'Independent' survey: three members of opposition front bench side with Clare Short in row over legalisation of soft drug

Short says sorry as Blair reads riot act

The Shadow Cabinet will be warned tomorrow by Tony Blair to toe the line on policy or be sacked, after Clare Short gave a fulsome public apology for overstepping the mark on the legalisation of cannabis.

Leading Article: Short-circuiting the drugs debate

Clare Short's 24-hour career as a Labour front-bench spokesperson on home affairs, following her remarks to David Frost about legalising cannabis, is the sorriest illustration yet of the way that mainstream politicians are closing down debate as they scramble for the high, centre ground of public opinion.

Quietly speaking volumes

KINDRED SPIRITS: Adrift in Literary London by Jeremy Lewis, HarperColli ns pounds 17.99

Serbs feel UN 'gave the nod' to attacks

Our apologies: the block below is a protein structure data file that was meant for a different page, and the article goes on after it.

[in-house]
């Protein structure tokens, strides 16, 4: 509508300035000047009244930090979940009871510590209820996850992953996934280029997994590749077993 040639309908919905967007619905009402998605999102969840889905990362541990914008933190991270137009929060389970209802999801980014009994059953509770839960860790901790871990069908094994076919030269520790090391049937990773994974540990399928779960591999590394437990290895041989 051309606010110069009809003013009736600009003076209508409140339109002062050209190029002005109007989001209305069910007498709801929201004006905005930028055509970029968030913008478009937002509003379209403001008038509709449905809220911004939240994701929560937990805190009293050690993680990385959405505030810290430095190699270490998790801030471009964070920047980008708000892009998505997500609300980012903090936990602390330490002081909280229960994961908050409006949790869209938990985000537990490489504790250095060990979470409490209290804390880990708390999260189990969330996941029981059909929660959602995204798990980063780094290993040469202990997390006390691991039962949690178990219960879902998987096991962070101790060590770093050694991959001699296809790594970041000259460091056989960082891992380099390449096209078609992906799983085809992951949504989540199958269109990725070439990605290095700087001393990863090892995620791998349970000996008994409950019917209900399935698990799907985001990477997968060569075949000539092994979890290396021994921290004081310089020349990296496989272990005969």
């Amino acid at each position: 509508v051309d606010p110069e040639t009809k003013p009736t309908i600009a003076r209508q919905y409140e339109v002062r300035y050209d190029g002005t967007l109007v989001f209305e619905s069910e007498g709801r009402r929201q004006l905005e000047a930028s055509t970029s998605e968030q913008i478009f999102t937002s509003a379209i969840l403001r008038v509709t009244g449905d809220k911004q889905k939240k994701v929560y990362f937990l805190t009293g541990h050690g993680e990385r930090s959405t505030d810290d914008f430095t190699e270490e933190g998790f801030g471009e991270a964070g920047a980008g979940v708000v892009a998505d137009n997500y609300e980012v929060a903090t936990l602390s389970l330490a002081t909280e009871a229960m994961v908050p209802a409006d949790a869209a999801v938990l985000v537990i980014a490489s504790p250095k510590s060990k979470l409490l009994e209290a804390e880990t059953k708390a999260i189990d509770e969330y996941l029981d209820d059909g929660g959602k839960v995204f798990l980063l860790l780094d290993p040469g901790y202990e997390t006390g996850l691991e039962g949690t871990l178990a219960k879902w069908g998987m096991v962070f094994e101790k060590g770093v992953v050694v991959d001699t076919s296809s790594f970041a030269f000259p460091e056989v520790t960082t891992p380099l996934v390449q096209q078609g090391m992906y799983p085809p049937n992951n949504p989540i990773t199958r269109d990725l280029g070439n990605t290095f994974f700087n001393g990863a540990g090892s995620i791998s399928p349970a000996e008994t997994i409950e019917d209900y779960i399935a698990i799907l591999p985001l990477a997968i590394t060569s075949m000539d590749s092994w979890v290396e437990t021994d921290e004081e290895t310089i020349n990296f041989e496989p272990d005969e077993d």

BOSNIA CRISIS: Robert Block in Grabovica talks to nationalists who doubt the West's commitment to defence of safe havens
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No postcode? No vote

Floating voters

How living on a houseboat meant I didn't officially 'exist'
Louis Theroux's affable Englishman routine begins to wear thin

By Reason of Insanity

Louis Theroux's affable Englishman routine begins to wear thin
Power dressing is back – but no shoulderpads!

Power dressing is back

But banish all thoughts of Eighties shoulderpads
Spanish stone-age cave paintings 'under threat' after being re-opened to the public

Spanish stone-age cave paintings in Altamira 'under threat'

Caves were re-opened to the public
'I was the bookies’ favourite to be first to leave the Cabinet'

Vince Cable interview

'I was the bookies’ favourite to be first to leave the Cabinet'
Election 2015: How many of the Government's coalition agreement promises have been kept?

Promises, promises

But how many coalition agreement pledges have been kept?
The Gaza fisherman who built his own reef - and was shot dead there by an Israeli gunboat

The death of a Gaza fisherman

He built his own reef, and was fatally shot there by an Israeli gunboat